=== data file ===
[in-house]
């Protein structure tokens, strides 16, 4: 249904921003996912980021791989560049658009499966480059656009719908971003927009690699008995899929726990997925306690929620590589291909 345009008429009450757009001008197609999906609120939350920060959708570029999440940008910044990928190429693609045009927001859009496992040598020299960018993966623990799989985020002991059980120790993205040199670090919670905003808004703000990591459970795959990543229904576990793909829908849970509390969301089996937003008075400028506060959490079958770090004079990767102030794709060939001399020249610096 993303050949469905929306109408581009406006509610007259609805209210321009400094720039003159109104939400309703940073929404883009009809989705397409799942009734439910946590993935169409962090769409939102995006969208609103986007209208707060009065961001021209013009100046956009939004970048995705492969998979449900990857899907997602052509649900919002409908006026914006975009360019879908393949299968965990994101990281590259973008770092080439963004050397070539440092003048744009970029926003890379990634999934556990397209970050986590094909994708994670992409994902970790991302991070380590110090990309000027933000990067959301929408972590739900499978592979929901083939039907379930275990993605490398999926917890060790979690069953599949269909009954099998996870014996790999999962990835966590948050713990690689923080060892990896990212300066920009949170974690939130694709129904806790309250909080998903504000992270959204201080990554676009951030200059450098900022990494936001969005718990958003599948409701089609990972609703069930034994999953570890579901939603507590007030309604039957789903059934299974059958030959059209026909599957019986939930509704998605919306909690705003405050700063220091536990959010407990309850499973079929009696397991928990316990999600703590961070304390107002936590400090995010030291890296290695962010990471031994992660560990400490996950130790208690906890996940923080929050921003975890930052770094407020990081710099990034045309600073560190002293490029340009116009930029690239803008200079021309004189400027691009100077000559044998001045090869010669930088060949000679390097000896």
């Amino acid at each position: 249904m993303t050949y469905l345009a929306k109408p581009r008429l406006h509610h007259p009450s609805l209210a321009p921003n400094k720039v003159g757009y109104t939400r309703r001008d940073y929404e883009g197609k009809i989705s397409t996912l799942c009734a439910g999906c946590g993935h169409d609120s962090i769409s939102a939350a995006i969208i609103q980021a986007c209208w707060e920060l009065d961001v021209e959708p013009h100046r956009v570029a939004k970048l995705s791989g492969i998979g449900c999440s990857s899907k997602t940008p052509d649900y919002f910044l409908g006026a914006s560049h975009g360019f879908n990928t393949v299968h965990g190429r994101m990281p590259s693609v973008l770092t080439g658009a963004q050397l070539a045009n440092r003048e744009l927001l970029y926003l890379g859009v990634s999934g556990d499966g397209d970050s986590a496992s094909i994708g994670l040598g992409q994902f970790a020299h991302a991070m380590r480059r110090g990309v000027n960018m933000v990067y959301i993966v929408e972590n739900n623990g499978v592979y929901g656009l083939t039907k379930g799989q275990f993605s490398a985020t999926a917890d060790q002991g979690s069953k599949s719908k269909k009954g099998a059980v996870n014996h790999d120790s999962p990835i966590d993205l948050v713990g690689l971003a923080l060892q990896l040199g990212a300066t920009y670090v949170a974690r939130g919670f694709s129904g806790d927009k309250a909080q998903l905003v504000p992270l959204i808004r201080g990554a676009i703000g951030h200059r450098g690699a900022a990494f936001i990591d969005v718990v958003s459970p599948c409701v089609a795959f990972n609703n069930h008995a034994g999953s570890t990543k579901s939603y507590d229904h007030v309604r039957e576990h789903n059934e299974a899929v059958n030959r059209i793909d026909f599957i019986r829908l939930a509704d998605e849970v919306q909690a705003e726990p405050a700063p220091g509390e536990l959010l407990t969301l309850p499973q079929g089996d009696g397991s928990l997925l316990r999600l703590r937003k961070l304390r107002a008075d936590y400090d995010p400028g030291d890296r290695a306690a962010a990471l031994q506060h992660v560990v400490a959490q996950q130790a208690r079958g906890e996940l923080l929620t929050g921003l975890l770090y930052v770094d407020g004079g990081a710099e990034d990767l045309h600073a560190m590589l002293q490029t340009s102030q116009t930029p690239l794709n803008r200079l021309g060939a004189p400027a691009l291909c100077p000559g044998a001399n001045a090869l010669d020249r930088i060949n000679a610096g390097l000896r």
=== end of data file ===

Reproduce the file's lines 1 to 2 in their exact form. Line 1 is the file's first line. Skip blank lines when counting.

[in-house]
């Protein structure tokens, strides 16, 4: 249904921003996912980021791989560049658009499966480059656009719908971003927009690699008995899929726990997925306690929620590589291909 345009008429009450757009001008197609999906609120939350920060959708570029999440940008910044990928190429693609045009927001859009496992040598020299960018993966623990799989985020002991059980120790993205040199670090919670905003808004703000990591459970795959990543229904576990793909829908849970509390969301089996937003008075400028506060959490079958770090004079990767102030794709060939001399020249610096 993303050949469905929306109408581009406006509610007259609805209210321009400094720039003159109104939400309703940073929404883009009809989705397409799942009734439910946590993935169409962090769409939102995006969208609103986007209208707060009065961001021209013009100046956009939004970048995705492969998979449900990857899907997602052509649900919002409908006026914006975009360019879908393949299968965990994101990281590259973008770092080439963004050397070539440092003048744009970029926003890379990634999934556990397209970050986590094909994708994670992409994902970790991302991070380590110090990309000027933000990067959301929408972590739900499978592979929901083939039907379930275990993605490398999926917890060790979690069953599949269909009954099998996870014996790999999962990835966590948050713990690689923080060892990896990212300066920009949170974690939130694709129904806790309250909080998903504000992270959204201080990554676009951030200059450098900022990494936001969005718990958003599948409701089609990972609703069930034994999953570890579901939603507590007030309604039957789903059934299974059958030959059209026909599957019986939930509704998605919306909690705003405050700063220091536990959010407990309850499973079929009696397991928990316990999600703590961070304390107002936590400090995010030291890296290695962010990471031994992660560990400490996950130790208690906890996940923080929050921003975890930052770094407020990081710099990034045309600073560190002293490029340009116009930029690239803008200079021309004189400027691009100077000559044998001045090869010669930088060949000679390097000896």